I personally know people who hang off of the number of likes that they get on social media.  It’s almost like they value their own self-worth based on the number of likes.  This isn’t me.  I don’t have that many followers on social media, so it’s not like I’m going to get a lot of “likes”.  In general, it’s not a good idea to value your self-worth based on what other people think of you.  That said, it’s very easy to let what other people think of you, get the best of you. This is something I do. However, I don’t connect it to social media.  Social media, though, is such a huge part of our society and our lives, so this makes complete sense.

But there is a way to turn off likes, retweets, friend counts and everything else that is making you feel bad about yourself.  This is a bit different than a social media cleanse in that you’re still putting stuff out there for people to see.  But you’re not allowing people to comment on those images.  So let’s say you disable the metrics on your social media accounts, now what? By doing this, you’re removing the temptation to base your happiness on the number of likes from your social media accounts. The problem with this theory?  It’s not that simple.  Or at least I don’t think it is.

Facebook Dislike

To make this happen, all you need are a couple of browser add-ons, which were developed by Ben Grosser.  Known as Facebook Demetricator and Twitter Demetricator, they will tweak the code served up by the two platforms to keep certain metrics out of sight.  These add-ons won’t affect how others perceive your social media accounts.  There is a way to control what you see on social media (by way of not following certain people or accounts).  What these add-ons do, is give you a way to control what you see in terms of your own likes or retweets.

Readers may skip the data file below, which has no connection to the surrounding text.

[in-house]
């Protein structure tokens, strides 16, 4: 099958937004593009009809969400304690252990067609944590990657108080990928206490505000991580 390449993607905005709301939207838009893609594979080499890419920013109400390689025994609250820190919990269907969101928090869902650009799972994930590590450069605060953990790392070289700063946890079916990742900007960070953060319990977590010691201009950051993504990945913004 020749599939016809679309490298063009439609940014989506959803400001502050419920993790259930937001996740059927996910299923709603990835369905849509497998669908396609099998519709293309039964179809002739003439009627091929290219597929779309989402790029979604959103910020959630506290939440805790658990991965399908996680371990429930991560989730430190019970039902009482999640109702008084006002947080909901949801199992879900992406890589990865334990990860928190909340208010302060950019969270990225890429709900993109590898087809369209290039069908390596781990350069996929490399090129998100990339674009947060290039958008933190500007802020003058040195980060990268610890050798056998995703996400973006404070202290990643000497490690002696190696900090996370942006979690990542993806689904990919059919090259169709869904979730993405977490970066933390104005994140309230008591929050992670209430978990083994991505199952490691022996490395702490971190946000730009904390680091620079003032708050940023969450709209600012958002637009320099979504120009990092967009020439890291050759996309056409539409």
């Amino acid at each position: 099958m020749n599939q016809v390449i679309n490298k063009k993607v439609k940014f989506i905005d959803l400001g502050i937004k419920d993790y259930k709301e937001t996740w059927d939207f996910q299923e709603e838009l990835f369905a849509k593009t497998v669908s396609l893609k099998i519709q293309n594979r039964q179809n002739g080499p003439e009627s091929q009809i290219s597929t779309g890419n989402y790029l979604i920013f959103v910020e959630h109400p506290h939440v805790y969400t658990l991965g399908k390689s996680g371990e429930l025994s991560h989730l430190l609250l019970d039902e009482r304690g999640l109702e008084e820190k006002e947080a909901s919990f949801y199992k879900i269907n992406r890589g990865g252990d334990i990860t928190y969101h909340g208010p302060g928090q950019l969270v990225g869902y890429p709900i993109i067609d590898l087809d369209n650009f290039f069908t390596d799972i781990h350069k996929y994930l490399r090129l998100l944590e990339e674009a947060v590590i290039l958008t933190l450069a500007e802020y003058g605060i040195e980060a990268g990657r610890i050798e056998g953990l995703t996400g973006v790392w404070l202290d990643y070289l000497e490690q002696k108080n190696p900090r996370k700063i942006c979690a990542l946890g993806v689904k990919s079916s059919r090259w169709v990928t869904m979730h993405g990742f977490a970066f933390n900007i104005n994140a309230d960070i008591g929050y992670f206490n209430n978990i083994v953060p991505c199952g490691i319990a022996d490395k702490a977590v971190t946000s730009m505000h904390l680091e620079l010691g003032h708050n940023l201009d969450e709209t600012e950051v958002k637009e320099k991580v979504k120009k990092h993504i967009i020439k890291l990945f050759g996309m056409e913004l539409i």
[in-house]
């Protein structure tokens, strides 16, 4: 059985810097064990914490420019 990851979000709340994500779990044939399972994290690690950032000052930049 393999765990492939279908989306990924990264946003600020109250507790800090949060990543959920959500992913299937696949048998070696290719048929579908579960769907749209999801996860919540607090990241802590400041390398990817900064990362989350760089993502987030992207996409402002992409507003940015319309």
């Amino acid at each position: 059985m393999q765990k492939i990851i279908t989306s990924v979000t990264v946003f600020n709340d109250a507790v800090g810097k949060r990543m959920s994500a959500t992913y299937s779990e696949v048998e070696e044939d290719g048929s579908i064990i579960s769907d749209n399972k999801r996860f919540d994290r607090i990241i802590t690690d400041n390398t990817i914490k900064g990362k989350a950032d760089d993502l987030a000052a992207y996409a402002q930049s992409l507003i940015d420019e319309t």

Coming to Peace with Facebook

Head to the installation page in Chrome, Firefox, or Safari, and follow the instructions. The next time you load up Facebook in your browser, you’ll notice some changes: You can see if you have new messages, friend requests, and notifications, for example, but not how many.


Coming to Peace with Twitter

The Twitter counterpart is just as straightforward and can be installed from here for Chrome and Firefox. The same page includes instructions for getting the tool up and running on Safari, Microsoft Edge, and Opera with the help of Tampermonkey.  Once you’ve installed the add-on, it’s easy to see how the number of replies, retweets, and likes are hidden.

The question I have though is how this will actually work.  I think the tool itself is a great idea, but I’m concerned that people aren’t going to find the peace they’re actually looking for. The other thing is that there isn’t a tool to block these metrics on Instagram.  And I would think that Instagram would be a trigger for many people.  If you’ve tried either of these add-ons, let us know if it worked for you.  Also, let us know if you have tried something else that has worked in terms of making sure you’re not valuing yourself based on the number of Facebook likes you receive after posting all your vacation pics.

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